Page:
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CDC Warns of High Syphilis Rates for Blacks, Latinos and MSM
by Sarah Albert

As syphilis rates decline overall, black men are infected at significantly higher rates than other racial groups, the Centers for Disease Control and Prevention (CDC) announced February 22. Other groups hit hard include Latinos and men who have sex with men (MSM). A complete report will be published in the CDC Morbidity and Mortality Weekly Report.

A total of 6,657 cases of primary and secondary syphilis were reported in the United States in 1999. Syphilis rates for African Americans did decline between 1998 and 1999 by 10 percent -- from 16.9 cases to 15.2 cases per 100,000 people. Yet in 1999 syphilis cases were 30 times higher for African Americans than whites.

We have a real obligation to eliminate remaining racial disparities.

"Itís time to improve the efforts in these communities regarding syphilis elimination. We have a real obligation to eliminate remaining racial disparities, " says Catherine McLean, MD, medical epidemiologist with the division of STD prevention at the CDC in Atlanta.

Outbreaks of syphilis in the 1990's were more common among heterosexual blacks in the south and in large cities, Dr. McLean told

Recently, however, there have been a number of outbreaks of syphilis among MSM, and the CDC has the most data concerning an outbreak in Southern California. A 20 percent increase in rates of syphilis for Hispanics -- while rates remained stable for whites -- may be linked to these outbreaks.

The CDC, along with state and local health departments, recently completed a second investigation of the syphilis outbreak in Southern California -- mostly of white and Latino gay and bisexual men.

Between January and July 2000, 66 cases of syphilis were reported among MSM (out of 130 total cases), representing a 96 percent increase from that reported in 1999. Most of the MSM involved in the outbreak were white (41 percent) or Latino (36 percent), and 60 percent were infected with HIV.

Fifty percent of the MSM reported having anonymous sex, 26 percent reported meeting partners at bathhouses, and only 20 percent reported using a condom during their last sexual encounter. (A sexual encounter doesn't necessarily mean anal sex.) Forty percent reported taking illegal drugs in the last year.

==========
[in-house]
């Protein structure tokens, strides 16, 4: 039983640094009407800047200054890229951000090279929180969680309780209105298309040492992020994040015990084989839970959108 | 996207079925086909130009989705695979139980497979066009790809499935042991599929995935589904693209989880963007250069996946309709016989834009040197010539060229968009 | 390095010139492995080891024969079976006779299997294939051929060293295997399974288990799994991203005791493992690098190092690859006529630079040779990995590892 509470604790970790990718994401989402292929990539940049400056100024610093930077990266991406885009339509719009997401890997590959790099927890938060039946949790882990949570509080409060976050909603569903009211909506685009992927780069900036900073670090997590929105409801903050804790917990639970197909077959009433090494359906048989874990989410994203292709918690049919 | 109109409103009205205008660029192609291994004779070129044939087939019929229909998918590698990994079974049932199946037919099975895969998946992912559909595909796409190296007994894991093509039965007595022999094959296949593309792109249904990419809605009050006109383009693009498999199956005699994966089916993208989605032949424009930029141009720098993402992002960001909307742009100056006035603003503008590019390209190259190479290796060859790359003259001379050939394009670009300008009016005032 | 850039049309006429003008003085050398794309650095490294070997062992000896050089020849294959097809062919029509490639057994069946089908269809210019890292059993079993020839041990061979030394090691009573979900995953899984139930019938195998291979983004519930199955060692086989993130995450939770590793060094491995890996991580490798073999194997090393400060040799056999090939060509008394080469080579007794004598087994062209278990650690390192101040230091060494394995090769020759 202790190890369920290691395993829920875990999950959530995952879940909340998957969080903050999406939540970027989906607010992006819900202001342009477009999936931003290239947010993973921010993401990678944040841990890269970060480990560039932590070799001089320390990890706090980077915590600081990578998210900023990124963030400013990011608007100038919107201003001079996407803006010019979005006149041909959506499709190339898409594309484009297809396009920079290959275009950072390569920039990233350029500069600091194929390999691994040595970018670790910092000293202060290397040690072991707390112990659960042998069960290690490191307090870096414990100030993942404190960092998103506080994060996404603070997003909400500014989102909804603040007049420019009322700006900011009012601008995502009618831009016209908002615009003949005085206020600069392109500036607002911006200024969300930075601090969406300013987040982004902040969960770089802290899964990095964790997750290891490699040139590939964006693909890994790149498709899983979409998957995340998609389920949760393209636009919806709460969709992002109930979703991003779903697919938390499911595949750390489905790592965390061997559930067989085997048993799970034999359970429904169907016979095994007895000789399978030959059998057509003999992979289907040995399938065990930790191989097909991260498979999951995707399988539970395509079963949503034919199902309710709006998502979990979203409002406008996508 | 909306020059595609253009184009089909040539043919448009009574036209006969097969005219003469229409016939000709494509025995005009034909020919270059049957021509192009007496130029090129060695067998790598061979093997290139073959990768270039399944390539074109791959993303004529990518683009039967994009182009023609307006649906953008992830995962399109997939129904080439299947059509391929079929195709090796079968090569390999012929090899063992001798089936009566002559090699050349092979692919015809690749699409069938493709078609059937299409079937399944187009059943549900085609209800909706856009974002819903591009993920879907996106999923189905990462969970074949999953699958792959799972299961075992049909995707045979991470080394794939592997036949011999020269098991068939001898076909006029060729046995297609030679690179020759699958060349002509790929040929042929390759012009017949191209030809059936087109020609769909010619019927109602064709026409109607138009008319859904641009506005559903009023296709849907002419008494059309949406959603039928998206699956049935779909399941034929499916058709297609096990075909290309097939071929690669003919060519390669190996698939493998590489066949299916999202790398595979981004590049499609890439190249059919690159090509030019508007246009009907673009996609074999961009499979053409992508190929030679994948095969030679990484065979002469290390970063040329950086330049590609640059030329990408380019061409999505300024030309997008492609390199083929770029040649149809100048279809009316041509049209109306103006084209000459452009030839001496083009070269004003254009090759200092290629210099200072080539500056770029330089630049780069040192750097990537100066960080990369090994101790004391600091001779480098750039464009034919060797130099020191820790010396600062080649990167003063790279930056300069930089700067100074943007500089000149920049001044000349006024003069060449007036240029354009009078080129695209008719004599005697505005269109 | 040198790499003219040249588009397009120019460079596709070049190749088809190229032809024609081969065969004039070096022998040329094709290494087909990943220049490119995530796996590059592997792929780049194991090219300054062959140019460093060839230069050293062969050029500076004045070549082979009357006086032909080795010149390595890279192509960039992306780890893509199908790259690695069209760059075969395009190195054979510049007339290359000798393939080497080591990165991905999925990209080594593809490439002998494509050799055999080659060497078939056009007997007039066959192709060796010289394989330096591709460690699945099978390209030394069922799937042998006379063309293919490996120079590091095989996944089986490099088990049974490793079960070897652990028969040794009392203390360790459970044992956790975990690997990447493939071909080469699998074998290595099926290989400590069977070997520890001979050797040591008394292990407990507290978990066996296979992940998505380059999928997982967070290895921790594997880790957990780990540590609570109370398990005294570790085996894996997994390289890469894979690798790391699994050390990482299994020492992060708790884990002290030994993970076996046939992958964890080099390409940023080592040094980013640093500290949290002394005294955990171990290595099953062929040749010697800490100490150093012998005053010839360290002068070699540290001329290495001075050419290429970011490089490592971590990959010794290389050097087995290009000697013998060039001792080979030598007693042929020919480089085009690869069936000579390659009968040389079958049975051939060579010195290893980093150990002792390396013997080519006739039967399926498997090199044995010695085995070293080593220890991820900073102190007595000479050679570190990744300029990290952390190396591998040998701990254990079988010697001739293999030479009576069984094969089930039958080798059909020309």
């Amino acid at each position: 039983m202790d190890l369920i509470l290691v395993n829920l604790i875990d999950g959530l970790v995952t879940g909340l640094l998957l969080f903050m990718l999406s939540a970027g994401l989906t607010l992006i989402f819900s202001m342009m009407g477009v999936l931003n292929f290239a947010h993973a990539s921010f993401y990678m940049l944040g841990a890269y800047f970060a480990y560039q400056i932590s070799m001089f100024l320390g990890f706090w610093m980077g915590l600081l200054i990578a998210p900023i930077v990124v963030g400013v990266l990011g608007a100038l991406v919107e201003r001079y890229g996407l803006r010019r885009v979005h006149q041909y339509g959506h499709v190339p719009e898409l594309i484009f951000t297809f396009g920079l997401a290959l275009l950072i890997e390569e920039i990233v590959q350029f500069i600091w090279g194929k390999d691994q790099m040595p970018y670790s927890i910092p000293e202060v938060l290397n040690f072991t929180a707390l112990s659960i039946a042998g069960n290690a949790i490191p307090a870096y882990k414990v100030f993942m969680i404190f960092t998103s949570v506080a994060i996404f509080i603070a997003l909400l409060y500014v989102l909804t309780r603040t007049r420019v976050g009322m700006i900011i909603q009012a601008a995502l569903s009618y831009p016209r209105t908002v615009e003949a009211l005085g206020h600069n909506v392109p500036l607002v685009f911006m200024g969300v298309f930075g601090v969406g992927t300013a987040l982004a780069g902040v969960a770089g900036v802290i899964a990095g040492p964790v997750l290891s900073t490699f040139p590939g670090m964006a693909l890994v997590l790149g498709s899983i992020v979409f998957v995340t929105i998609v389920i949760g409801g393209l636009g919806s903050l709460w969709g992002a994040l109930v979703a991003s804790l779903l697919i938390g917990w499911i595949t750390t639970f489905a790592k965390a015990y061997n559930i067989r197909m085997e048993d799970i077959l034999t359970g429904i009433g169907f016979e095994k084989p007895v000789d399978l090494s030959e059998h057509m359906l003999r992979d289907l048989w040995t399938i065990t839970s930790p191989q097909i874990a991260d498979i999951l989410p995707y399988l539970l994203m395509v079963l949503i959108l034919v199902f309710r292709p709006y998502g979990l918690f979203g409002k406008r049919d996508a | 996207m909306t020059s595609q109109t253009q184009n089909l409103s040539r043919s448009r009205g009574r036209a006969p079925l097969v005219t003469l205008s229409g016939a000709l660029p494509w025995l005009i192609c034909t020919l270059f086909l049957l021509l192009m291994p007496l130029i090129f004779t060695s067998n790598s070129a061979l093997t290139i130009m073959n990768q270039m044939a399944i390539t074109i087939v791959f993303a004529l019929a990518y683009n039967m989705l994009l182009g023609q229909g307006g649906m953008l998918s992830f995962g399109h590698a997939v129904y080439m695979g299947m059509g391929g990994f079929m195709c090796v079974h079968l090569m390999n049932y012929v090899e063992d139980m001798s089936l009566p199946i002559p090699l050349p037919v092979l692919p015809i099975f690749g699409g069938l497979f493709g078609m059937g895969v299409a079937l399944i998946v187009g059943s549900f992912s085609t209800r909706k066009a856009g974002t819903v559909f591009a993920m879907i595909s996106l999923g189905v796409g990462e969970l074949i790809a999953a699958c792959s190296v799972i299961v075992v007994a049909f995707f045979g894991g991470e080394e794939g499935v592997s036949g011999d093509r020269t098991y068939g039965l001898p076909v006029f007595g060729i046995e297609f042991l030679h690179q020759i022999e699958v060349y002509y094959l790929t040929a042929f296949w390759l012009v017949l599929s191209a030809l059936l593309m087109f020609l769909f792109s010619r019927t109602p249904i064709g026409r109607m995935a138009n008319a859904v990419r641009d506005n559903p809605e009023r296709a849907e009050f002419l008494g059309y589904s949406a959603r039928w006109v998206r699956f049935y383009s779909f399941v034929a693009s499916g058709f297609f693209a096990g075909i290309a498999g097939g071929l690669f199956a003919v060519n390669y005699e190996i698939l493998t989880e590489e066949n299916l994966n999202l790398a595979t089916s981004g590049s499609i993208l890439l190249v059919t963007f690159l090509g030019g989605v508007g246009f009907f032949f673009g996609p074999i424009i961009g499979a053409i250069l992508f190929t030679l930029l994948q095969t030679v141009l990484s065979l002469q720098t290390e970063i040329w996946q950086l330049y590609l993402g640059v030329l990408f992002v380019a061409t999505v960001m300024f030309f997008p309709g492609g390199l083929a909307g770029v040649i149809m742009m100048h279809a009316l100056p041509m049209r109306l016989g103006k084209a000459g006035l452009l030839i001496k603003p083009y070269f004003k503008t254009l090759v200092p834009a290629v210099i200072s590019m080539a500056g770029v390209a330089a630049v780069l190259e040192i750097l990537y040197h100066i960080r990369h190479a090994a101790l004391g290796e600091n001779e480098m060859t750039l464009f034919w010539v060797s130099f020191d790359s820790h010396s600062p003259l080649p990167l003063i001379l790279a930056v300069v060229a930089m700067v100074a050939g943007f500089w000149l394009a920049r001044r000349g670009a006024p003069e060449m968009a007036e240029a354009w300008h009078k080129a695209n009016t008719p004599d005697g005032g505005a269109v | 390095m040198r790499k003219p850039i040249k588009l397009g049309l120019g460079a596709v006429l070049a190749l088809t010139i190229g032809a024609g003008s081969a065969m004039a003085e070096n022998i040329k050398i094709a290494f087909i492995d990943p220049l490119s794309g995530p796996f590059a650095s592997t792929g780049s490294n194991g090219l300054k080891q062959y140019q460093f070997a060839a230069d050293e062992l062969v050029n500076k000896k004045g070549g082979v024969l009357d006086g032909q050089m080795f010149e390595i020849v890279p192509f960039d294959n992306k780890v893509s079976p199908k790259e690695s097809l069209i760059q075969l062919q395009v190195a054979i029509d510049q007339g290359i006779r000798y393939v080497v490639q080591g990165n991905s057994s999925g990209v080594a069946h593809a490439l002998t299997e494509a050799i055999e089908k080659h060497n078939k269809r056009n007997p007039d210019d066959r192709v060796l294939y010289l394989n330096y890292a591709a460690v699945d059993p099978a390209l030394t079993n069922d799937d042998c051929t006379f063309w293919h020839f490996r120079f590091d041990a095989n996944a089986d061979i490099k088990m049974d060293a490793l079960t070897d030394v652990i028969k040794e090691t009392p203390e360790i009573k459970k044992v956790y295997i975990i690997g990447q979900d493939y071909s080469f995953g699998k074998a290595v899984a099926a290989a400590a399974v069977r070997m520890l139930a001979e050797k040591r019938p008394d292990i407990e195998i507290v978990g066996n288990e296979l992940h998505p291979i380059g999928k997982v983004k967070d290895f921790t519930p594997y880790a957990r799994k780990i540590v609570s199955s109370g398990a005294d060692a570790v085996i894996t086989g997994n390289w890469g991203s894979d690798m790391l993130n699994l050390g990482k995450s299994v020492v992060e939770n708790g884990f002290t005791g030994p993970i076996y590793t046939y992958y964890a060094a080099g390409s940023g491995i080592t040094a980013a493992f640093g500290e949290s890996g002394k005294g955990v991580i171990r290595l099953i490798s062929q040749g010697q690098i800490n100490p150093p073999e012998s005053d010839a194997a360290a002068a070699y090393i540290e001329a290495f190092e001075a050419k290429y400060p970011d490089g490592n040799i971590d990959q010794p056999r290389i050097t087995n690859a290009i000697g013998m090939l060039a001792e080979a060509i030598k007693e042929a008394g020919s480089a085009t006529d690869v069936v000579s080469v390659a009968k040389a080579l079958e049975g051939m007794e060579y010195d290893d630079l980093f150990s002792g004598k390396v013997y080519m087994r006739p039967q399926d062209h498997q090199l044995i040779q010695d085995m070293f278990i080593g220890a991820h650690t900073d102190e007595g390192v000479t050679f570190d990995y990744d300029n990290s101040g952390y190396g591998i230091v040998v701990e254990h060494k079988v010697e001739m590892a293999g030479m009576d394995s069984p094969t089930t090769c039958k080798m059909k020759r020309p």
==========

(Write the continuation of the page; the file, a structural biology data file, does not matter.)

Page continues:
HIV is of particular concern to Dr. McLean, given that a large percentage of the cases of syphilis in Southern California were among men with HIV.

Syphilis is known to accelerate the spread of HIV infection by two to five times. "We need to maintain a reasonable level of concern regarding HIV infection despite the improvements in therapy and the decline in AIDS deaths that weíve seen in the last several years," says Dr. McLean.

"The substantial decreases in syphilis nationwide points to the remarkable progress thatís been made toward syphilis elimination," says Dr. McLean. "But this decline in rates does highlight the remaining challenges for African Americans, Latinos and gay and bisexual men."

The CDC does not have comparable data nationwide for sexual orientation for syphilis. Sexual orientation is currently not a part of the standard STD surveillance interview that is usually conducted. "CDC is currently working to extend the information that we gather regarding these populations so that we can report this information a little bit more consistently."

In the United States, you can call the CDC National STD hotline at 1-800-227-8922 for a referral to a syphilis testing site in your area.

Updated: Thursday, 22 February 2001


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